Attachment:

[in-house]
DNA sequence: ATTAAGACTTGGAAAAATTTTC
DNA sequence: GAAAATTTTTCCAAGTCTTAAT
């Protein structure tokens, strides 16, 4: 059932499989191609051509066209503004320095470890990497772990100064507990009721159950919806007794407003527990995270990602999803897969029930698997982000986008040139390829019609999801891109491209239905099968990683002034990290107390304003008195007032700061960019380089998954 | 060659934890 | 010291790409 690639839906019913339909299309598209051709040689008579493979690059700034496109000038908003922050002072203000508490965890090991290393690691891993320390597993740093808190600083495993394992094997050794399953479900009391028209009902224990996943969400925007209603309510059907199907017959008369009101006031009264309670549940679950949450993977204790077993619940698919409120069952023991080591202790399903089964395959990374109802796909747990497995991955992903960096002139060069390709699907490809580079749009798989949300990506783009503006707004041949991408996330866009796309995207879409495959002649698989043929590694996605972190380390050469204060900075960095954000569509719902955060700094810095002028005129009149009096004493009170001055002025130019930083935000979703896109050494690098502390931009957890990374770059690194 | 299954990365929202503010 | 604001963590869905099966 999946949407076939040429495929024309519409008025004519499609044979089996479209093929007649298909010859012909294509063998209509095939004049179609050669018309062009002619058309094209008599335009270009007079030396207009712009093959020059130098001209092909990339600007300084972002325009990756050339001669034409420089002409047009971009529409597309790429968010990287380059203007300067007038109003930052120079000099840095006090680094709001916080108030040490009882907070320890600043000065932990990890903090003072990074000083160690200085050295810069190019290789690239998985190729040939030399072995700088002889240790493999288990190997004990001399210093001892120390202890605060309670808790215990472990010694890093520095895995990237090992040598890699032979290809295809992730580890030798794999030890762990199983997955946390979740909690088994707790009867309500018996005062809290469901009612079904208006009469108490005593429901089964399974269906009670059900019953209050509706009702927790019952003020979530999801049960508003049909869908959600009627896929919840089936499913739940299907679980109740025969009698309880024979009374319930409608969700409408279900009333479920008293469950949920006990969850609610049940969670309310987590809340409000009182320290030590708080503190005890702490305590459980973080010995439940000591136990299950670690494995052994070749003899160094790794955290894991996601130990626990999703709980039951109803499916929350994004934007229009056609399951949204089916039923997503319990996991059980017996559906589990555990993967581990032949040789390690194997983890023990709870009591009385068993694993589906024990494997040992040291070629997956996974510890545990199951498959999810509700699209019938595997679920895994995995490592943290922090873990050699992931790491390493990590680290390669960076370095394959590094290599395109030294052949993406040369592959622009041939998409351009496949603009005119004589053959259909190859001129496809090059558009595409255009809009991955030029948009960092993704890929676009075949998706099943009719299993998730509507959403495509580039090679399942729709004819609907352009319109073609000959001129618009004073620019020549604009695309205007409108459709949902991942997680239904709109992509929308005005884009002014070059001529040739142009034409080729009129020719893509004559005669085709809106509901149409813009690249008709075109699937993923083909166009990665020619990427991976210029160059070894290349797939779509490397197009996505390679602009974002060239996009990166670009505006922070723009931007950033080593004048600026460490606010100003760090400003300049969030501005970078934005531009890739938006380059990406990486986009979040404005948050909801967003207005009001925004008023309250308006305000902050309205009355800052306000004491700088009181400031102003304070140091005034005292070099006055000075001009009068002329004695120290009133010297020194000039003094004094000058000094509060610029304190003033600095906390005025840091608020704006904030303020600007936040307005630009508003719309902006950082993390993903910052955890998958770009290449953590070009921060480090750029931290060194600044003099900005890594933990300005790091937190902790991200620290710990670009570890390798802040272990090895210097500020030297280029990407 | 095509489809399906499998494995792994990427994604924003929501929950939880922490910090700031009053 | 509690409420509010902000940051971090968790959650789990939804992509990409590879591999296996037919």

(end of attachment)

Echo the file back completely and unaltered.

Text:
[in-house]
DNA sequence: ATTAAGACTTGGAAAAATTTTC
DNA sequence: GAAAATTTTTCCAAGTCTTAAT
């Protein structure tokens, strides 16, 4: 059932499989191609051509066209503004320095470890990497772990100064507990009721159950919806007794407003527990995270990602999803897969029930698997982000986008040139390829019609999801891109491209239905099968990683002034990290107390304003008195007032700061960019380089998954 | 060659934890 | 010291790409 690639839906019913339909299309598209051709040689008579493979690059700034496109000038908003922050002072203000508490965890090991290393690691891993320390597993740093808190600083495993394992094997050794399953479900009391028209009902224990996943969400925007209603309510059907199907017959008369009101006031009264309670549940679950949450993977204790077993619940698919409120069952023991080591202790399903089964395959990374109802796909747990497995991955992903960096002139060069390709699907490809580079749009798989949300990506783009503006707004041949991408996330866009796309995207879409495959002649698989043929590694996605972190380390050469204060900075960095954000569509719902955060700094810095002028005129009149009096004493009170001055002025130019930083935000979703896109050494690098502390931009957890990374770059690194 | 299954990365929202503010 | 604001963590869905099966 999946949407076939040429495929024309519409008025004519499609044979089996479209093929007649298909010859012909294509063998209509095939004049179609050669018309062009002619058309094209008599335009270009007079030396207009712009093959020059130098001209092909990339600007300084972002325009990756050339001669034409420089002409047009971009529409597309790429968010990287380059203007300067007038109003930052120079000099840095006090680094709001916080108030040490009882907070320890600043000065932990990890903090003072990074000083160690200085050295810069190019290789690239998985190729040939030399072995700088002889240790493999288990190997004990001399210093001892120390202890605060309670808790215990472990010694890093520095895995990237090992040598890699032979290809295809992730580890030798794999030890762990199983997955946390979740909690088994707790009867309500018996005062809290469901009612079904208006009469108490005593429901089964399974269906009670059900019953209050509706009702927790019952003020979530999801049960508003049909869908959600009627896929919840089936499913739940299907679980109740025969009698309880024979009374319930409608969700409408279900009333479920008293469950949920006990969850609610049940969670309310987590809340409000009182320290030590708080503190005890702490305590459980973080010995439940000591136990299950670690494995052994070749003899160094790794955290894991996601130990626990999703709980039951109803499916929350994004934007229009056609399951949204089916039923997503319990996991059980017996559906589990555990993967581990032949040789390690194997983890023990709870009591009385068993694993589906024990494997040992040291070629997956996974510890545990199951498959999810509700699209019938595997679920895994995995490592943290922090873990050699992931790491390493990590680290390669960076370095394959590094290599395109030294052949993406040369592959622009041939998409351009496949603009005119004589053959259909190859001129496809090059558009595409255009809009991955030029948009960092993704890929676009075949998706099943009719299993998730509507959403495509580039090679399942729709004819609907352009319109073609000959001129618009004073620019020549604009695309205007409108459709949902991942997680239904709109992509929308005005884009002014070059001529040739142009034409080729009129020719893509004559005669085709809106509901149409813009690249008709075109699937993923083909166009990665020619990427991976210029160059070894290349797939779509490397197009996505390679602009974002060239996009990166670009505006922070723009931007950033080593004048600026460490606010100003760090400003300049969030501005970078934005531009890739938006380059990406990486986009979040404005948050909801967003207005009001925004008023309250308006305000902050309205009355800052306000004491700088009181400031102003304070140091005034005292070099006055000075001009009068002329004695120290009133010297020194000039003094004094000058000094509060610029304190003033600095906390005025840091608020704006904030303020600007936040307005630009508003719309902006950082993390993903910052955890998958770009290449953590070009921060480090750029931290060194600044003099900005890594933990300005790091937190902790991200620290710990670009570890390798802040272990090895210097500020030297280029990407 | 095509489809399906499998494995792994990427994604924003929501929950939880922490910090700031009053 | 509690409420509010902000940051971090968790959650789990939804992509990409590879591999296996037919």